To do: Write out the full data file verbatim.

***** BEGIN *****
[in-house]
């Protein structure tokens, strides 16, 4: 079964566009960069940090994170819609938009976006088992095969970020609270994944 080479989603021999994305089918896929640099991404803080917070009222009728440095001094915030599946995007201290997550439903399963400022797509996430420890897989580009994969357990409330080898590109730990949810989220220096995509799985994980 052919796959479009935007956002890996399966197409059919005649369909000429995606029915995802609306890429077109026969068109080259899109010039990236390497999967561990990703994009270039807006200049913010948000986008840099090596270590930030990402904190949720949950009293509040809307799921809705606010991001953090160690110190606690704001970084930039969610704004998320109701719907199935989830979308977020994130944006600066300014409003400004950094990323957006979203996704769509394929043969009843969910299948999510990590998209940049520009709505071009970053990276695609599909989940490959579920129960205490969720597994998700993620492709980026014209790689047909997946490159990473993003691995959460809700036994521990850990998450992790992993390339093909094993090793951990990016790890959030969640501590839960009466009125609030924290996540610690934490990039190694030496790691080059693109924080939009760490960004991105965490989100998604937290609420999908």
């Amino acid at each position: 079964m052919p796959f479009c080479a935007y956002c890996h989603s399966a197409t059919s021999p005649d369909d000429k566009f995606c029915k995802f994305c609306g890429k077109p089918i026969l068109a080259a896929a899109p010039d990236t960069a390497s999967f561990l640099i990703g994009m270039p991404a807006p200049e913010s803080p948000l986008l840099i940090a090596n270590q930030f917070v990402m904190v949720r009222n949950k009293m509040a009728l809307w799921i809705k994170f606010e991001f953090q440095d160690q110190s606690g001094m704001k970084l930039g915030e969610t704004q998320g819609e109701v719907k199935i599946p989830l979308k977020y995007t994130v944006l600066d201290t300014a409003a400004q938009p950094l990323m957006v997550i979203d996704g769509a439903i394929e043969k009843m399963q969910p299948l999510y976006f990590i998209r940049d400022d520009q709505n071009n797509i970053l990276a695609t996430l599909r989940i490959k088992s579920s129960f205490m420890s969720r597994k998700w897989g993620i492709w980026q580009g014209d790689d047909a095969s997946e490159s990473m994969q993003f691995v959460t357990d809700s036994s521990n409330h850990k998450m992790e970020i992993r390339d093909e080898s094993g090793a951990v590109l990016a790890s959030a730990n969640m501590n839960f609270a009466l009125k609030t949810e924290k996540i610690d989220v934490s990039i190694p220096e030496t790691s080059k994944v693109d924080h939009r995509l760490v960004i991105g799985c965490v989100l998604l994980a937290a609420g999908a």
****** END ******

[in-house]
């Protein structure tokens, strides 16, 4: 079964566009960069940090994170819609938009976006088992095969970020609270994944 080479989603021999994305089918896929640099991404803080917070009222009728440095001094915030599946995007201290997550439903399963400022797509996430420890897989580009994969357990409330080898590109730990949810989220220096995509799985994980 052919796959479009935007956002890996399966197409059919005649369909000429995606029915995802609306890429077109026969068109080259899109010039990236390497999967561990990703994009270039807006200049913010948000986008840099090596270590930030990402904190949720949950009293509040809307799921809705606010991001953090160690110190606690704001970084930039969610704004998320109701719907199935989830979308977020994130944006600066300014409003400004950094990323957006979203996704769509394929043969009843969910299948999510990590998209940049520009709505071009970053990276695609599909989940490959579920129960205490969720597994998700993620492709980026014209790689047909997946490159990473993003691995959460809700036994521990850990998450992790992993390339093909094993090793951990990016790890959030969640501590839960009466009125609030924290996540610690934490990039190694030496790691080059693109924080939009760490960004991105965490989100998604937290609420999908």
């Amino acid at each position: 079964m052919p796959f479009c080479a935007y956002c890996h989603s399966a197409t059919s021999p005649d369909d000429k566009f995606c029915k995802f994305c609306g890429k077109p089918i026969l068109a080259a896929a899109p010039d990236t960069a390497s999967f561990l640099i990703g994009m270039p991404a807006p200049e913010s803080p948000l986008l840099i940090a090596n270590q930030f917070v990402m904190v949720r009222n949950k009293m509040a009728l809307w799921i809705k994170f606010e991001f953090q440095d160690q110190s606690g001094m704001k970084l930039g915030e969610t704004q998320g819609e109701v719907k199935i599946p989830l979308k977020y995007t994130v944006l600066d201290t300014a409003a400004q938009p950094l990323m957006v997550i979203d996704g769509a439903i394929e043969k009843m399963q969910p299948l999510y976006f990590i998209r940049d400022d520009q709505n071009n797509i970053l990276a695609t996430l599909r989940i490959k088992s579920s129960f205490m420890s969720r597994k998700w897989g993620i492709w980026q580009g014209d790689d047909a095969s997946e490159s990473m994969q993003f691995v959460t357990d809700s036994s521990n409330h850990k998450m992790e970020i992993r390339d093909e080898s094993g090793a951990v590109l990016a790890s959030a730990n969640m501590n839960f609270a009466l009125k609030t949810e924290k996540i610690d989220v934490s990039i190694p220096e030496t790691s080059k994944v693109d924080h939009r995509l760490v960004i991105g799985c965490v989100l998604l994980a937290a609420g999908a």